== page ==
from the Circuit Court of Du Page County. No. 14-CF-1063
Honorable John J. Kinsella, Judge, Presiding.
E. Chadd, Thomas A. Lilien, and Andrew Smith, of State
Appellate Defender's Office, of Elgin, for appellant.
B. Berlin, State's Attorney, of Wheaton (Lisa Anne
Hoffman and Edward R. Psenicka, Assistant State's
Attorneys, of counsel), for the People.
JUSTICE SCHOSTOK delivered the judgment of the court, with
opinion. Justices Hutchinson and Hudson concurred in the
judgment and opinion.
1 Defendant, William J. Nelson, had a daughter with Heather
Pittman. Pittman obtained an order of protection against
defendant that prohibited him from, among other things,
sending mail to Pittman. After defendant sent letters to his
daughter at Pittman's address, he was found guilty of
violating the order of protection (720 ILCS 5/12-3.4(a)(1)(i)
(West 2014)), and he was sentenced to concurrent terms of six
years' imprisonment. At issue on appeal is whether
defendant was denied his right to present a defense when the
court barred him from presenting testimony from two attorneys
who had told him that sending letters to his daughter would
not violate the order of protection. Because at least parts
of some of the letters clearly indicate that defendant sent
the letters to communicate with Pittman and not his daughter,
barring the evidence was not improper. Thus, we affirm.
2 I. BACKGROUND
3 After Pittman became pregnant with defendant's child,
defendant began acting violently toward her, and she obtained
an order of protection. That order of protection
"ordered [defendant] to stay at least 1000 feet away
from the residence of [Pittman] and/or protected person(s),
and their residence, school, daycare, employment and any
other specified place." Immediately underneath this
provision, the order of protection provided a definition for
"stay away." Specifically, the order of protection
" 'Stay Away' means for the [defendant] to
refrain from both physical presence and non-physical contact
with [Pittman] whether direct, or indirect (including, but
not limited to, telephone calls, mail, email, faxes, and
written notes), or through third parties who may or may not
know about the Order of Protection."
in the order of protection prohibited defendant from having
contact with his infant daughter.
4 Defendant asserted that, after the order of protection was
entered, he sent a letter to "Chief Public Defender
Robert York" and "explicitly" asked him,
"Am I breaking the law by sending anything to my
daughter?" According to defendant, York said,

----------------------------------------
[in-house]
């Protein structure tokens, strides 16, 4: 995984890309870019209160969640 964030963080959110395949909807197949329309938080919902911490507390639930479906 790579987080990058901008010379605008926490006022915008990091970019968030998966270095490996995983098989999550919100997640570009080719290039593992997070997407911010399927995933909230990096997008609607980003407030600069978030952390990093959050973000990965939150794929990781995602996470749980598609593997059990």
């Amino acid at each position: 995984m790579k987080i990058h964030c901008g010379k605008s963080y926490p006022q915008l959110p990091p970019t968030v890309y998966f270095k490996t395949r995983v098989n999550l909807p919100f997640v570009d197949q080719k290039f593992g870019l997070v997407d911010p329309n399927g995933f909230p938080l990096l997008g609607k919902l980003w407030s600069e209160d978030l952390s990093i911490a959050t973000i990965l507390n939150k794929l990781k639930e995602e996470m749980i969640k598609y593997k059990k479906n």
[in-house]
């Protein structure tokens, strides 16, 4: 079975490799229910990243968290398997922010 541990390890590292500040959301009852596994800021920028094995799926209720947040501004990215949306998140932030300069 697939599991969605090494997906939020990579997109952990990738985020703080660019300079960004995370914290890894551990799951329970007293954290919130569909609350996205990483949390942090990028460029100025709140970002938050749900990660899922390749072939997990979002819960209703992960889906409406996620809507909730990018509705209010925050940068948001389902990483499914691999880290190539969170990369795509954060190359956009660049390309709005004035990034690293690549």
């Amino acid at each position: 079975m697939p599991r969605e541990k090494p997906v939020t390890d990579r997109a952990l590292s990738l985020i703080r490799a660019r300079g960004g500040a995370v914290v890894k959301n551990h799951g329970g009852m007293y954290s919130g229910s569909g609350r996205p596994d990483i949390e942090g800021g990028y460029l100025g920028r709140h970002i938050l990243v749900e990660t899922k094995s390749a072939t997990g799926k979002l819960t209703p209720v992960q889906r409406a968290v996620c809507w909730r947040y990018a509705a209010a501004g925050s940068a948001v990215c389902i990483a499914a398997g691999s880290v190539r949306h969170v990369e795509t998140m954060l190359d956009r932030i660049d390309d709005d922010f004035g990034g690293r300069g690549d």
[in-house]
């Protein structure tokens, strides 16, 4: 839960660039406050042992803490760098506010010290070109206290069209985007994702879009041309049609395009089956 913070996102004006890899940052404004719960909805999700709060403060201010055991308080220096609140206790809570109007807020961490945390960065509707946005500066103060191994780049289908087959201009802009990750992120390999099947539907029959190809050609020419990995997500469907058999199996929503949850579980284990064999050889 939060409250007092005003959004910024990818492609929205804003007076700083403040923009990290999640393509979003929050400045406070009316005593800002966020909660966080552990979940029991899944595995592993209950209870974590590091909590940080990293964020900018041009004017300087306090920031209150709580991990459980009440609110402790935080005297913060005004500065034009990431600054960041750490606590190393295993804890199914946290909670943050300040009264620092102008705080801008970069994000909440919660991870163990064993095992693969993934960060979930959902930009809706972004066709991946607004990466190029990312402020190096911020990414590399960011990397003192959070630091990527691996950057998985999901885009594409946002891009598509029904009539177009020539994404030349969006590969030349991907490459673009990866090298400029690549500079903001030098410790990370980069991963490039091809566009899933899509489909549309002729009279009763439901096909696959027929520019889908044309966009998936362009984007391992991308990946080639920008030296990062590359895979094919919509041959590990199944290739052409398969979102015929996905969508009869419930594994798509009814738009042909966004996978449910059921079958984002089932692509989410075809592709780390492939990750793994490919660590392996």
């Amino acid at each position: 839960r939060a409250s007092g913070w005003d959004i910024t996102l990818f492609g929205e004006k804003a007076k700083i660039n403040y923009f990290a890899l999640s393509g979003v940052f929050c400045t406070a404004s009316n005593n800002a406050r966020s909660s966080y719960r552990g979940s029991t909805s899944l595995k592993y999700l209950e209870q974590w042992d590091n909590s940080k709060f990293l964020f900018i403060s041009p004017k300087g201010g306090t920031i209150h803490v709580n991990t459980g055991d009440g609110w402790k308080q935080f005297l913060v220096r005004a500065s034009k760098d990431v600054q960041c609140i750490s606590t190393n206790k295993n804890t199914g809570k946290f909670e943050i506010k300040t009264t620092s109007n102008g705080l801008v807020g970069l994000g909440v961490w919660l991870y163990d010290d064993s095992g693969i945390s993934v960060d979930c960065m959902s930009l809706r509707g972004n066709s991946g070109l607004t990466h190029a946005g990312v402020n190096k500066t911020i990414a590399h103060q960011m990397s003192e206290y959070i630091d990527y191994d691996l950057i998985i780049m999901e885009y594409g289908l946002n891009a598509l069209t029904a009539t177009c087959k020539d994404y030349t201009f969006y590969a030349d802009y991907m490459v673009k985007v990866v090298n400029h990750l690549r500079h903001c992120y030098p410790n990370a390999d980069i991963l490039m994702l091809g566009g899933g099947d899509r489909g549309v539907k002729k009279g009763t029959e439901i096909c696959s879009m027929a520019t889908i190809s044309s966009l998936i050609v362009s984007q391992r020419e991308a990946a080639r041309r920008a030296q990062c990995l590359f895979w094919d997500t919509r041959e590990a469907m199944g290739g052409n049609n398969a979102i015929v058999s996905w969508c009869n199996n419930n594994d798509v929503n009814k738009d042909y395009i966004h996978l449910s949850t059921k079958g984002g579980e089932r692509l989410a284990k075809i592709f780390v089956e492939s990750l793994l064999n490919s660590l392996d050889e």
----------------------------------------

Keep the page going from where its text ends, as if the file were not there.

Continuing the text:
"[N]o, you are not until she is named in an Order of
Protection." A week later, defendant asked "Ms.
Nevdal" when he saw her in the hallway, "Am I
breaking the law by sending anything to my daughter?"
According to defendant, Nevdal replied, "No, you are
5 Thereafter, defendant sent numerous letters to
Pittman's home that were addressed to his infant
daughter. Four of these letters are included in the record on
appeal. In these letters, defendant asked Pittman for
pictures of his daughter, professed his love for his daughter
and Pittman, delineated some stories involving Pittman's
drug use, hoped that Pittman would seek drug-addiction
treatment, sought revenge against Pittman's ex-boyfriend
to whom Pittman allegedly lent money, questioned his
daughter's paternity, delineated conversations he and
Pittman had about their sex life, and described how he might
have sexually assaulted Pittman. Included in one letter was a
pamphlet on sexually transmitted diseases and information on
sending money through Western Union.
6 Before trial, defendant advised the court that he was going
to seek a mistake-of-law defense. In doing so, defendant
wished to present evidence that the two attorneys told him
that sending letters to his infant daughter would not violate
the terms of the order of protection. Defendant never
presented a formal offer of proof concerning to what the two
attorneys would testify. Rather, through counsel, he simply
indicated repeatedly that "before sending these letters
[to his daughter], [defendant] was advised by Mr. York and
Ms. Nevdal of the Public Defender's Office that it was
legal to do so."
7 In response, the State filed a motion in limine to
bar defendant from presenting a mistake-of-law defense. The
State claimed that evidence concerning what York and Nevdal
told defendant was irrelevant, because "[n]owhere does
the [violation of an order of protection] statute state a
requirement that the defendant must have knowledge that his
act will be a violation of the order." The State
contended that all it needed to prove was that
"defendant knowingly commit[ted] the act and that he
ha[d] notice of the contents of the order of
protection." Although the court allowed defendant to
testify about his knowledge with regard ...